#### 6.1.3 κ-closedness

Two conditions p and q in ℙ are compatible if p ≤ q or q ≤ p. Given a cardinal κ, ℙ has the κ-closed property (in M) if for any sequence {pα}α < ν of compatible conditions of length ν < κ, there is a q such that q ≤ pα for each α < ν. Satisfying the κ-closed property is another basic tool for preserving cardinals.

Lemma 6.1.7. If ℙ has the κ-closed property and A ∈ Mwith |A| < κ, then any function f in a generic extension M[G] with domain A belongs to M.

It follows that κ-closed property preserves all cardinals not greater than κ.

#### 6.1.4 Product forcing

Definition 6.1.8. Let I be an index set and let ℙi = 〈Pi, ≤i〉 be a notion of forcing for i ∈ I. Let C ⊆ (I). The C-product forcing ℙ=〈P, ≤〉 is a partial ordering satisfying the following for each p ∈ P:

–there is a J ∈ C such that p(i) is defined if and only if i ∈ J and p(i) ∈ Pi;

–q ≤ p in P if and only if for any i ∈ I, p(i) is defined implies q(i) is defined and q(i) ≤ i p(i).

If C is the collection of all finite subsets of I, then ℙ is known as product forcing with finite support. If C is the collection of all countable subsets of I, then ℙ is product forcing with countable support. I is often taken to be an ordinal.

Let I be an ordinal γ. If C = I, we call ℙ simply the product of {ℙα}α<γ. Then the C-product forcing ℙ = Πα<γℙα may be decomposed into Πα<βℙα × Πβ≤α<γℙα. In other words, ℙ ≅ Πα<βℙα × Πβ≤α<γℙα.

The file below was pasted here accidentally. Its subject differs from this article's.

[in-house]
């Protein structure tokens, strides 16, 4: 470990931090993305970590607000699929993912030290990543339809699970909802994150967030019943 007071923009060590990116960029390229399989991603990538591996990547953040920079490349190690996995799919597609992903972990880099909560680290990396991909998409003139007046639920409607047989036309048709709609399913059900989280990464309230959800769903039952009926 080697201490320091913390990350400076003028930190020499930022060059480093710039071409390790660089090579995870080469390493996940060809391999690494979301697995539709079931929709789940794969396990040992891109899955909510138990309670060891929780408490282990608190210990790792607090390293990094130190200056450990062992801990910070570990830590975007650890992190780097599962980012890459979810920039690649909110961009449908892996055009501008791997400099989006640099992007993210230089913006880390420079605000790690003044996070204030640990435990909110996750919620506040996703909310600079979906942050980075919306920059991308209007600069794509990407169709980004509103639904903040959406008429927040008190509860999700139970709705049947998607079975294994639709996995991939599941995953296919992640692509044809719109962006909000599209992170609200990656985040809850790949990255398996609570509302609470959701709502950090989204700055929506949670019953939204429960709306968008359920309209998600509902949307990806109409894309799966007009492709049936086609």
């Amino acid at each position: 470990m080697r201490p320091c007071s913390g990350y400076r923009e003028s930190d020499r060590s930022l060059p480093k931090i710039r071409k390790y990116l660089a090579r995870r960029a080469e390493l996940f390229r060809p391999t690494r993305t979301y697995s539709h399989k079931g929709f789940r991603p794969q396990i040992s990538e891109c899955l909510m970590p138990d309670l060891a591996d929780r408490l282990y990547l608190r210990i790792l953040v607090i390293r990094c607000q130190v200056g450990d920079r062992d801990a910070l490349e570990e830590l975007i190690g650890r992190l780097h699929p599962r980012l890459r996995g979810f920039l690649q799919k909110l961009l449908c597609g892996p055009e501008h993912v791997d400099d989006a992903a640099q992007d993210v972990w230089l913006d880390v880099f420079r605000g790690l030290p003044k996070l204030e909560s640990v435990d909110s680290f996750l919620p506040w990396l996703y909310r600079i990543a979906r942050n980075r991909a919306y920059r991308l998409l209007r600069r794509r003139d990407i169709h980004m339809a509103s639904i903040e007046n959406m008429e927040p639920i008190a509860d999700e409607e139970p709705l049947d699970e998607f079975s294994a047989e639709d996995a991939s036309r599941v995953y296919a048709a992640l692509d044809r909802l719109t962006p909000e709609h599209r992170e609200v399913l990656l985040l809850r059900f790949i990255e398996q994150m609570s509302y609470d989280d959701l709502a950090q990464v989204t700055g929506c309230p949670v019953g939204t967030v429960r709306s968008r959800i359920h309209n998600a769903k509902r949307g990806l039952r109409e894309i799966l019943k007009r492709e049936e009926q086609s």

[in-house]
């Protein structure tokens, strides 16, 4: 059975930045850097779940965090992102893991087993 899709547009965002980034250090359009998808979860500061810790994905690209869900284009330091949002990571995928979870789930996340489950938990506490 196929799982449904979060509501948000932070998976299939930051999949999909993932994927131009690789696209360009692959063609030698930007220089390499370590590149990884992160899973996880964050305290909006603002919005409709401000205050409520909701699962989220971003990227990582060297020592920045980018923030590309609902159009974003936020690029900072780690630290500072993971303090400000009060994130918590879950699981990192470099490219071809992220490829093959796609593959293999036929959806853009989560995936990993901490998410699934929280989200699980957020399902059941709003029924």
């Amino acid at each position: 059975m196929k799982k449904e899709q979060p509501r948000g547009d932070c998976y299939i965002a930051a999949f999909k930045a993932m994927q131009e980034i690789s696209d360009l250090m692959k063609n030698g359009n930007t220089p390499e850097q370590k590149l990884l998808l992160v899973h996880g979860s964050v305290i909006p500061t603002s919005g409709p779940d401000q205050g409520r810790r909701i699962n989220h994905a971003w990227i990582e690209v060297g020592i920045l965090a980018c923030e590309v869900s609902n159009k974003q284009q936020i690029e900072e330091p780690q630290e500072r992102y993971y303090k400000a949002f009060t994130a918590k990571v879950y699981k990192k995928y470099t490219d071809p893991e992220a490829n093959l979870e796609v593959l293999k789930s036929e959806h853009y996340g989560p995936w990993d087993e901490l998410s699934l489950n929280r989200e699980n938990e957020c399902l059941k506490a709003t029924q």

Theorem 6.1.9. Suppose that ℙ = 〈P, ≤P〉 and ℚ = 〈Q, ≤Q〉 are two notions of forcing. Let ℙ×ℚ be the product of ℙ and ℚ. Then for any set G ⊆ P × Q, G is generic over M if and only if G = G1 × G2 where G1 ⊆ P is generic over M and G2 is generic over M[G1]. Moreover, M[G] = M[G1][G2].

In general, the c.c.c. property is not preserved under product forcing. This limitation is addressed by the following stronger property.

Definition 6.1.10. A forcing notion has property (K) if every uncountable set of conditions has an uncountable subset of mutually compatible elements.

The next theorem is in Jech [53].

Theorem 6.1.11.

(i)Let γ ≥ ω be an ordinal and assume that for each α < γ, ℙα has property (K). Then the product forcing ℙ = Πα<γℙα with finite support has property (K);

(ii)Suppose that κ ≥ ℵ1, κℵ0 = κ and |Pi| ≤ κ for each i ∈ I. Then the product forcing Πi∈Iℙi with countable support satisfies κ+-c.c.

#### 6.1.5 Iterated forcing